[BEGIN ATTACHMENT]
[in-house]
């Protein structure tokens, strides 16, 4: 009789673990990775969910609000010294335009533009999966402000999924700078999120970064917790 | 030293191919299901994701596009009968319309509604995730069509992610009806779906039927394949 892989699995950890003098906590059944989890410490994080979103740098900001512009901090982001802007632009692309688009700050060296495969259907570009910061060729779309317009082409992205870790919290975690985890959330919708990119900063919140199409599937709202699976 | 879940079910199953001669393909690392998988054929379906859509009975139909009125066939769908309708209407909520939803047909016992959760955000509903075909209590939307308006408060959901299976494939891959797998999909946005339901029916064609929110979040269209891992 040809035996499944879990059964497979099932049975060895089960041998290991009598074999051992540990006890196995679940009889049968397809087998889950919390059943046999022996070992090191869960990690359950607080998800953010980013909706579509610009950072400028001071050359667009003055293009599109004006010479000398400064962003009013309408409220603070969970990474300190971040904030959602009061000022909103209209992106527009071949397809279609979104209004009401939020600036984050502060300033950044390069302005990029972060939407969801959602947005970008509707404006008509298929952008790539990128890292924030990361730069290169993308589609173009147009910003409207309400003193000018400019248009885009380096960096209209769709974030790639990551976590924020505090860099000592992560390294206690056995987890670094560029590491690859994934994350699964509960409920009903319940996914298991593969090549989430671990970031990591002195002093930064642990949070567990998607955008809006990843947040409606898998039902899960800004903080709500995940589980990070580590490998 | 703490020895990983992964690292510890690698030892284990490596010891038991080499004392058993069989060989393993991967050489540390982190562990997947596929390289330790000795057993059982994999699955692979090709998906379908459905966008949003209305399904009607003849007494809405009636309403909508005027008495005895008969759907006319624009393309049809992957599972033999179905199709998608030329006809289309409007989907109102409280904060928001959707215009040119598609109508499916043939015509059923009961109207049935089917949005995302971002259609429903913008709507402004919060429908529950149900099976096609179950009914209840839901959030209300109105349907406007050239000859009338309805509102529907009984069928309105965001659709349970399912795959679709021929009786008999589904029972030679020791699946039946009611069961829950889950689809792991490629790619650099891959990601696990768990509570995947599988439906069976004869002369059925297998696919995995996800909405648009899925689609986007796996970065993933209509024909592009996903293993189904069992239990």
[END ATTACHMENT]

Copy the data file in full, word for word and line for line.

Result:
[in-house]
């Protein structure tokens, strides 16, 4: 009789673990990775969910609000010294335009533009999966402000999924700078999120970064917790 | 030293191919299901994701596009009968319309509604995730069509992610009806779906039927394949 892989699995950890003098906590059944989890410490994080979103740098900001512009901090982001802007632009692309688009700050060296495969259907570009910061060729779309317009082409992205870790919290975690985890959330919708990119900063919140199409599937709202699976 | 879940079910199953001669393909690392998988054929379906859509009975139909009125066939769908309708209407909520939803047909016992959760955000509903075909209590939307308006408060959901299976494939891959797998999909946005339901029916064609929110979040269209891992 040809035996499944879990059964497979099932049975060895089960041998290991009598074999051992540990006890196995679940009889049968397809087998889950919390059943046999022996070992090191869960990690359950607080998800953010980013909706579509610009950072400028001071050359667009003055293009599109004006010479000398400064962003009013309408409220603070969970990474300190971040904030959602009061000022909103209209992106527009071949397809279609979104209004009401939020600036984050502060300033950044390069302005990029972060939407969801959602947005970008509707404006008509298929952008790539990128890292924030990361730069290169993308589609173009147009910003409207309400003193000018400019248009885009380096960096209209769709974030790639990551976590924020505090860099000592992560390294206690056995987890670094560029590491690859994934994350699964509960409920009903319940996914298991593969090549989430671990970031990591002195002093930064642990949070567990998607955008809006990843947040409606898998039902899960800004903080709500995940589980990070580590490998 | 703490020895990983992964690292510890690698030892284990490596010891038991080499004392058993069989060989393993991967050489540390982190562990997947596929390289330790000795057993059982994999699955692979090709998906379908459905966008949003209305399904009607003849007494809405009636309403909508005027008495005895008969759907006319624009393309049809992957599972033999179905199709998608030329006809289309409007989907109102409280904060928001959707215009040119598609109508499916043939015509059923009961109207049935089917949005995302971002259609429903913008709507402004919060429908529950149900099976096609179950009914209840839901959030209300109105349907406007050239000859009338309805509102529907009984069928309105965001659709349970399912795959679709021929009786008999589904029972030679020791699946039946009611069961829950889950689809792991490629790619650099891959990601696990768990509570995947599988439906069976004869002369059925297998696919995995996800909405648009899925689609986007796996970065993933209509024909592009996903293993189904069992239990």